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FMA fast-tracks roboadvice

Advisers can expect to see roboadvice in the New Zealand market next year, and the country’s banks and product providers are already developing their platforms.

Wednesday, October 18th 2017, 6:00AM

by Susan Edmunds

The Financial Markets Authority (FMA) has revealed the submissions its received on its proposal to offer a class exemption for roboadvice providers. The move is designed to allow roboadvice to be offered in this country ahead of the introduction of new financial advice laws that clear the way.

Director of regulation Liam Mason said it was working through drafting an exemption notice, and developing an application process for those who wanted to apply for the exemption. The FMA would consult in November on the exemption itself. It will start taking applications from those wanting to offer roboadvice early next year.

It plans to expand the roboadvice exemption beyond investments to include mortgage and insurance products, too.  The FMA will not proceed with proposed financial limits on products that can be offered via roboadvice.

Mason said the FMA had been pleased with the response it received. “It was a very large number of submissions.”

Many said they planned to make use of the roboadvice exemption once it was offered. BNZ said it would be keen to offer roboadvice “as soon as we are able to”.  Fisher Funds said it wanted to use robo to open an additional channel to engage clients.

“We are currently in the planning stages and would expect to launch a personalised roboadvice service by mid to late 2018.  The advice provided would be centred on KiwiSaver and managed funds clients.”

Mercer also had plans for KiwiSaver roboadvice. Southern Cross said it would, too, if health insurance was included in the proposed eligible products. ANZ and Kiwi Wealth’s answer to that question were redacted.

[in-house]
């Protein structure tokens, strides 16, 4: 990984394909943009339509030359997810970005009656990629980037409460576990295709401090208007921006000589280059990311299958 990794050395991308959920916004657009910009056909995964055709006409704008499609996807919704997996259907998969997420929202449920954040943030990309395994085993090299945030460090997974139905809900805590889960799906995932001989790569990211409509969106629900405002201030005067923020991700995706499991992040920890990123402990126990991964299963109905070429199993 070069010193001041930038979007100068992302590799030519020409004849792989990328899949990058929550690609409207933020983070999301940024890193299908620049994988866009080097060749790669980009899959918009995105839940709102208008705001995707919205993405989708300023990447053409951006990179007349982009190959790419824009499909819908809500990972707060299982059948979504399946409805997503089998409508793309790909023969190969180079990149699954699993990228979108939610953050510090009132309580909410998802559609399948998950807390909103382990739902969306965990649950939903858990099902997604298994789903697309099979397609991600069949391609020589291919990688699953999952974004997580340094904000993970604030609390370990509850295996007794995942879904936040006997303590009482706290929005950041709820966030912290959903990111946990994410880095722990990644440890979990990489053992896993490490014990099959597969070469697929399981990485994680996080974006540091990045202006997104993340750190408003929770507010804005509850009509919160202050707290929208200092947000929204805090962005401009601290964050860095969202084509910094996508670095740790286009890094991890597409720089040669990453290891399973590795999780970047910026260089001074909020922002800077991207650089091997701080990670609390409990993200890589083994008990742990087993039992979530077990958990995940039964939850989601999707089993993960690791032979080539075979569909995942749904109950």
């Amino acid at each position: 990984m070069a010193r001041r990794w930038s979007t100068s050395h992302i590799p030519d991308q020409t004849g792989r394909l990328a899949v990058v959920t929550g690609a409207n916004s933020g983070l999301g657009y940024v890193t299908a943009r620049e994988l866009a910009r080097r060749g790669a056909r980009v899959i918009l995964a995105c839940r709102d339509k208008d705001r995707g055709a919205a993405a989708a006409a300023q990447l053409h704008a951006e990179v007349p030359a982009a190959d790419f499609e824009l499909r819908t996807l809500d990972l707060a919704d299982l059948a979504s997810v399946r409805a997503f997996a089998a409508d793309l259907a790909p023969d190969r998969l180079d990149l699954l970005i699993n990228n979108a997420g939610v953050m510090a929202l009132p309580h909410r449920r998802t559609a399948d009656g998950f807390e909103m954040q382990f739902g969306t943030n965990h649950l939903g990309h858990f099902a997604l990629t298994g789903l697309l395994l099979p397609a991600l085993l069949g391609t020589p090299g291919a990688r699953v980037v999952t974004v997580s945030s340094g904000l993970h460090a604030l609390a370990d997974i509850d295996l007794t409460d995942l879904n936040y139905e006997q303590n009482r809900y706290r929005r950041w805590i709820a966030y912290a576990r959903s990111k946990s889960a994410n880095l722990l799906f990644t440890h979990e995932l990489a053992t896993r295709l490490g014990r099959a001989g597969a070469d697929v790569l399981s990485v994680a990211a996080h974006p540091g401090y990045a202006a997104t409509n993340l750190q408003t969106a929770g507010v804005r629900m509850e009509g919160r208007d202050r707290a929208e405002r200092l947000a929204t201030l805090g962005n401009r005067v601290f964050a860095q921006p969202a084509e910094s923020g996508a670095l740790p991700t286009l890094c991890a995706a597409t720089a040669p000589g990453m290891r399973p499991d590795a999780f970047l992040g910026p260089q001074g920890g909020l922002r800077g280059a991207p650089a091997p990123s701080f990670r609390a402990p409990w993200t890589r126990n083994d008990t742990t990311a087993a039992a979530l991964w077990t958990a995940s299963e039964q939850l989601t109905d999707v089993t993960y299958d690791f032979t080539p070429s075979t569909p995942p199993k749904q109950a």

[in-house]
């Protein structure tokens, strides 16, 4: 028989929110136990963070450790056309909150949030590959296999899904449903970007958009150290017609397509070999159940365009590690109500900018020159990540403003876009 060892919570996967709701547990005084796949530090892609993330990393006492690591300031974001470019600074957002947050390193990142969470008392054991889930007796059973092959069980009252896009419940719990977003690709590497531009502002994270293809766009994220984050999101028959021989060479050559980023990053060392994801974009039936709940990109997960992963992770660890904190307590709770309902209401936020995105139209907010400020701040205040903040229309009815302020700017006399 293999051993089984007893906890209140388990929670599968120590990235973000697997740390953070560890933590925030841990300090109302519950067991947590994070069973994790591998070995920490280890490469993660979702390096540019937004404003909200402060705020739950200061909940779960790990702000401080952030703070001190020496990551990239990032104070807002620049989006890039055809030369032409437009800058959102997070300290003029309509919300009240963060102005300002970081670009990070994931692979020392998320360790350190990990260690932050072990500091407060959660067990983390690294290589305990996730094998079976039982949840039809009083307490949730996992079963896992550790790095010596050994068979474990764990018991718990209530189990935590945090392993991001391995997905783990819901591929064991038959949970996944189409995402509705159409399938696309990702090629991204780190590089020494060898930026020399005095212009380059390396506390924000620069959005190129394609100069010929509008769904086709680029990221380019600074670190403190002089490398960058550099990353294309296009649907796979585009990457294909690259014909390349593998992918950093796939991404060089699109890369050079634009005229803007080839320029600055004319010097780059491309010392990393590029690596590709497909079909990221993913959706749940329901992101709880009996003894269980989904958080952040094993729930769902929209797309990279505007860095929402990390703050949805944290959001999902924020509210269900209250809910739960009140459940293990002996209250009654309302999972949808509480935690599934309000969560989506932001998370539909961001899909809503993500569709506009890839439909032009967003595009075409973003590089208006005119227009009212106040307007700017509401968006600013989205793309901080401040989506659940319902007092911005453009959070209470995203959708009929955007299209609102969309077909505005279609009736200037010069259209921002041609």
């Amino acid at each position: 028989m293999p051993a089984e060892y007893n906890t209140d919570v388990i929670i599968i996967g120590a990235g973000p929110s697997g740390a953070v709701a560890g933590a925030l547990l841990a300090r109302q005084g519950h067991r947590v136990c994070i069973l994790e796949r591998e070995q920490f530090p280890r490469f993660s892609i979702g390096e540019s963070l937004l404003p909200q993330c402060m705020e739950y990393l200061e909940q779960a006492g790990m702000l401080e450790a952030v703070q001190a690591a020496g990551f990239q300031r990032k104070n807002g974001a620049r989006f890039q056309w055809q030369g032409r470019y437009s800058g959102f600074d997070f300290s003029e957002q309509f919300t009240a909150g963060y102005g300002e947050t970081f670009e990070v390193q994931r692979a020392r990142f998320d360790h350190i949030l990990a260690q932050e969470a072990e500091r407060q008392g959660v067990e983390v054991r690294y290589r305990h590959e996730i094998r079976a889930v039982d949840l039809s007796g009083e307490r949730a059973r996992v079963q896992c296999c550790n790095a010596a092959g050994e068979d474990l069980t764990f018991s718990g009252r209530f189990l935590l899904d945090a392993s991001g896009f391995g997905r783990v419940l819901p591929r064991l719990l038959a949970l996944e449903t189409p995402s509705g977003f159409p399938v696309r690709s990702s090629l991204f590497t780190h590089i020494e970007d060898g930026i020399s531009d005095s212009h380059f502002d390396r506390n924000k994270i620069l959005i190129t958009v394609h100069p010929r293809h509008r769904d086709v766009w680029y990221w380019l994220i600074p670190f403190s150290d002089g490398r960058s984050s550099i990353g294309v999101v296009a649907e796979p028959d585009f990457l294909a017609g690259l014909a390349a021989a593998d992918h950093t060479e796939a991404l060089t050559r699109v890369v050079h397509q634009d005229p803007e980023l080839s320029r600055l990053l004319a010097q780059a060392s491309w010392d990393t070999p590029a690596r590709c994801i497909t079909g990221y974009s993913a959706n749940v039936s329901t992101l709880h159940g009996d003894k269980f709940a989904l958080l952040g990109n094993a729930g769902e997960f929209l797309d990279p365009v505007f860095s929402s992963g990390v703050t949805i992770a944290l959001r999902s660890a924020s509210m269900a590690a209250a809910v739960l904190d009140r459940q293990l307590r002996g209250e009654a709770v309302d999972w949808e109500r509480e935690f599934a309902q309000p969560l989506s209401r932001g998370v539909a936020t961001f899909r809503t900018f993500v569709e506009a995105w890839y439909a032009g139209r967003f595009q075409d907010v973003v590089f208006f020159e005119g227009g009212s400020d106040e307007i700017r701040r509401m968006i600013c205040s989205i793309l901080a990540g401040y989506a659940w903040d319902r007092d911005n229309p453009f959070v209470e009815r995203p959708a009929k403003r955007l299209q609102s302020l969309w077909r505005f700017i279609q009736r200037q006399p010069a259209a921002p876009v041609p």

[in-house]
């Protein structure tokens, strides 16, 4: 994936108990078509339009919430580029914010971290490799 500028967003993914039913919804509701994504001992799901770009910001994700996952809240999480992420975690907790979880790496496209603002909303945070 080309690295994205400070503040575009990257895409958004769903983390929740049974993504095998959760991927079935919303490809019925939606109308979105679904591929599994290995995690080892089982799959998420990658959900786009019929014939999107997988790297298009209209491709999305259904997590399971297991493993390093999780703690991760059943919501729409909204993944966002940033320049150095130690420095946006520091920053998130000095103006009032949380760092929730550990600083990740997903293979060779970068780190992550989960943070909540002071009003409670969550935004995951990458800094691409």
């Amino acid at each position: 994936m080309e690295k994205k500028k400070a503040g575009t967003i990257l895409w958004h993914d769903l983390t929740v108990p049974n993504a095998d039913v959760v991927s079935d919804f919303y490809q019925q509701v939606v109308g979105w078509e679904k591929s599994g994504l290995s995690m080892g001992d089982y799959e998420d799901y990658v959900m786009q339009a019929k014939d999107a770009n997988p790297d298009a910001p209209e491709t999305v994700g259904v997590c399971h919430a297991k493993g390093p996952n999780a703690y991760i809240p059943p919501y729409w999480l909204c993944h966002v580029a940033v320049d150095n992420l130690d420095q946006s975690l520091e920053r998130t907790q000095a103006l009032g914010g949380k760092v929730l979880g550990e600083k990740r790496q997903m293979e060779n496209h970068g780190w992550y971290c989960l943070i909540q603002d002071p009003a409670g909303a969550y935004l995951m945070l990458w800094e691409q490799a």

Mason said the FMA had been concerned that digital advice was the sort of thing that would help those who were not otherwise getting enough information about their financial decisions. New Zealand needed to keep up with advances in the rest of the world.

The FMA had originally proposed that the class exemption should be offered to any provider that told it that it had met the standards required. But submissions had indicated that market participants thought that unfair, and that roboadvice providers should be held to the same standard as AFAs,

That means potential roboadvice providers will instead have to apply to the FMA and have their systems and processes scrutinised, including good character declarations, providing information showing they are competent to provide the service.  “This is consistent with the requirement for AFAs to apply to us before they can enter the advice market.”

Mason said the overseas experience indicated that roboadvice would be used by people who were not otherwise getting financial advice, not by those who would have otherwise been clients of human advisers.

Submitters who opposed the exemption raised concerns that roboadvice has risks and we should not rush to enable it. Some submitters also felt roboadvice should be implemented through a law reform process and not through the use of our exemption powers. 

“Our view is that an exemption has the potential to improve consumer access to advice in a cost-effective and innovative manner,” the FMA said.

“The exemption will have conditions in place to help address the risks and provide consumer protection safeguards.”

Tags: AFA BNZ financial advisers Fisher Funds FMA health insurance KiwiSaver Mercer mortgages regulation roboadvice Southern Cross

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